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Let’s talk about pulling the goalie

It’s a good plan I swear

Buffalo Sabres v Seattle Kraken Photo by Christopher Mast/NHLI via Getty Images

When Anaheim’s Sam Carrick delivered a dagger to the heart of the Kraken’s comeback hopes with 2:39 to play on Thursday night in the way of an empty net goal, it raised some questions about game strategy. Pulling the goalie is a risky move after all, and when it doesn’t work it looks really bad. Many Kraken fans had some questions regarding head coach Dave Hakstol’s decision to yank Philipp Grubauer with nearly 3 full minutes left and a mere one-goal deficit to overcome.

Seeing as how the Kraken have found themselves trailing in the waning minutes of the game more often than not so far this season, Seattle fans have grown accustomed to watching the goaltender head to the bench in favor of a sixth attacker. The problem is we haven’t seen it work yet.

When pulling the goalie fails, it often fails spectacularly. Watching your opponent get a hold of the puck and whip it down the ice from their own defensive zone into a wide open cage straight up sucks. It’s the final nail in the coffin, stealing away your hopes of a comeback and cementing the idea that you’ll be going to bed grumpy about watching your favorite team lose. Well, I’m here to tell you two very important things:

  1. You’re right, it sucks a lot to give up an empty netter
  2. It’s still the right move, even when there’s as much as 3 minutes left

Lose by 1, lose by 2, it’s really all the same

In some sports, like soccer, your team’s goal differential comes into play in standings tie breakers quite often. It’s also a big factor in sports betting. And in predicting future wins, you’re probably better off using a form of goal differential over simple record. But in the NHL standings? It doesn’t mean a damn thing.

In the standings, teams get 2 points for a win, 1 point for a loss in overtime or shootout, and 0 points for a regulation loss. In the event that two teams finish the year with the same number of points, the league uses the following criteria to break the tie:

  1. Regulation Wins (RW) — No OT/Shootout
  2. Regulation + Overtime Wins (ROW) — No Shootout
  3. Total Wins (W) — All games
  4. Head-to-head record
  5. Goal differential

More often than not, after 82 regular season games, it doesn’t get farther than ROW when it comes to tiebreakers. Goal differential almost never comes into play. So, in terms of your overall place in the league, losing by 2 or 3 goals hits the exact same in the standings as losing by 1.

You were probably going to lose anyway

This, for me, is the hard one. The thing about sports is that there’s always hope that your team will win, so long as there’s at least a little bit of time left on the clock. The hope is the fun part, and having it dashed earlier than expected with an empty net goal does not feel great. But the fact is, if a team is losing in the final minutes of a game, they’re probably going to lose that game no matter what.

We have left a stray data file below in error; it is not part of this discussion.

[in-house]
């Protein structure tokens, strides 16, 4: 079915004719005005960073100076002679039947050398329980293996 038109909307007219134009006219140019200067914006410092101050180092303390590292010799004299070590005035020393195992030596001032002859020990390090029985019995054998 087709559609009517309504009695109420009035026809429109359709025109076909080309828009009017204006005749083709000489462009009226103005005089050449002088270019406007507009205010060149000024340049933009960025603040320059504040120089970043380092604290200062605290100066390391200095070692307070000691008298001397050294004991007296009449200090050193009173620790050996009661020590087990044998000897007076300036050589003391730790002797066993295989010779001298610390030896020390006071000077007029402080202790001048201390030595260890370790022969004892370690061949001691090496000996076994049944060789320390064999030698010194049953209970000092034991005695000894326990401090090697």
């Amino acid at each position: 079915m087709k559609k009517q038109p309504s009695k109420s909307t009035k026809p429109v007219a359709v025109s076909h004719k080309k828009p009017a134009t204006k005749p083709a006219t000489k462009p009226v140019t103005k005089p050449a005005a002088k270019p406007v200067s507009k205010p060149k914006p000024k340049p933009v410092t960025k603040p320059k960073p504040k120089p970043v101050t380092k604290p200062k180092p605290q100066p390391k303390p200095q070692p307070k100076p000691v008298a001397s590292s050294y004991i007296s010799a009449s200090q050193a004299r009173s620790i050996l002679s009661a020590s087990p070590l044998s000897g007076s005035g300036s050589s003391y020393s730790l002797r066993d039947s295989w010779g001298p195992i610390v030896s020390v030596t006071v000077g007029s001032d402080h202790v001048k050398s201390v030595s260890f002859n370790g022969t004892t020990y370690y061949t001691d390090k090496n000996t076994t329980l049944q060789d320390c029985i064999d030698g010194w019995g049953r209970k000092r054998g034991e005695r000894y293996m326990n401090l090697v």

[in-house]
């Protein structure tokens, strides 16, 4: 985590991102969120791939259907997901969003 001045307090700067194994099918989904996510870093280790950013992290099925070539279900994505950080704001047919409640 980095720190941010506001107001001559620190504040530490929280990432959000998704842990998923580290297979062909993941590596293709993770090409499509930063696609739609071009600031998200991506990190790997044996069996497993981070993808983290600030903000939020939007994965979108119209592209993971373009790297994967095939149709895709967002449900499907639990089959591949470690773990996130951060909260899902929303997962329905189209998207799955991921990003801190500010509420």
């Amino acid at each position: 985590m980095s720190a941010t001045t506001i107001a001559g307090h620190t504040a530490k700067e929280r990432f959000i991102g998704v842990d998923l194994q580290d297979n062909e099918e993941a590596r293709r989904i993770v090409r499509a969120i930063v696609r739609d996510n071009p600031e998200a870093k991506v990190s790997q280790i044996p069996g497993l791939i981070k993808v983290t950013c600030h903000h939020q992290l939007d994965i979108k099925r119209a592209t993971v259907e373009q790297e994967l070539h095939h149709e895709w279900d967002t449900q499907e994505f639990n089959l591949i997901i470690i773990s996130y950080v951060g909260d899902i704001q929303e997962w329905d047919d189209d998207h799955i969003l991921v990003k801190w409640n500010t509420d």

Over the past 3 seasons, there were 1,434 games where a team trailed by exactly 1 goal with 3 minutes to play. The trailing team managed to come back and win or at least take it to overtime in just 152 of those contests.

That gives Seattle about a 10% chance of coming back to tie this one at the time they sent Grubauer to the bench, and a 90% chance of losing in regulation. That’s in line with the win probability model from Evolving Hockey as well.

Evolving Wild

Now, this doesn’t mean teams should just throw in the towel because they’re probably going to lose. Over an 82-game season, it’s more likely than not that we see the Kraken come back and tie a game late and win it in overtime. In fact, they already did manage to tie a game late once in Arizona with the goalie pulled, we just only got to enjoy it for 13 seconds. But in all likelihood, a game in which you are trailing with less than 3 minutes to go isn’t going to end well, so toss that extra attacker on the ice and try to make something happen.

Are they really more likely to score with an extra skater?

In short, yes. Pulling the goalie for an extra attacker increases both team’s odds of scoring a goal. There’s a great piece by Meghan Hall on hockey-graphs.com breaking this all down, and I highly recommend it. She found that teams score almost 3 times as often playing at 6-on-5 compared to 5-on-5 (6.39 goals per 60 vs 2.25 goals per 60). That’s about the same goal-scoring rate as the average power play.

Pulling the goalie used to be something coaches didn’t do until there was maybe a minute or so left in the game. But in recent years, the trend has been to start pulling the goalie earlier and earlier. Most public analytical models support the idea of pulling the netminder early and in fact say we are still quite far away from maximizing the potential standings points gained from pulling the goalie. One 2018 study even concluded that teams losing by just 1 goal should pull the goalie with as much as 6 minutes to play!

Losing by giving up an empty net goal stinks. It’s no fun and we’ve seen it far more often than we’d like to in the first month of the season. But leaving him in longer isn’t going to increase the odds the Kraken come back to tie a game late. It’s a high-risk, high-reward strategy, and the only way to really avoid employing it is by holding onto a lead into the third period. With any luck we’ll see more of those games soon instead.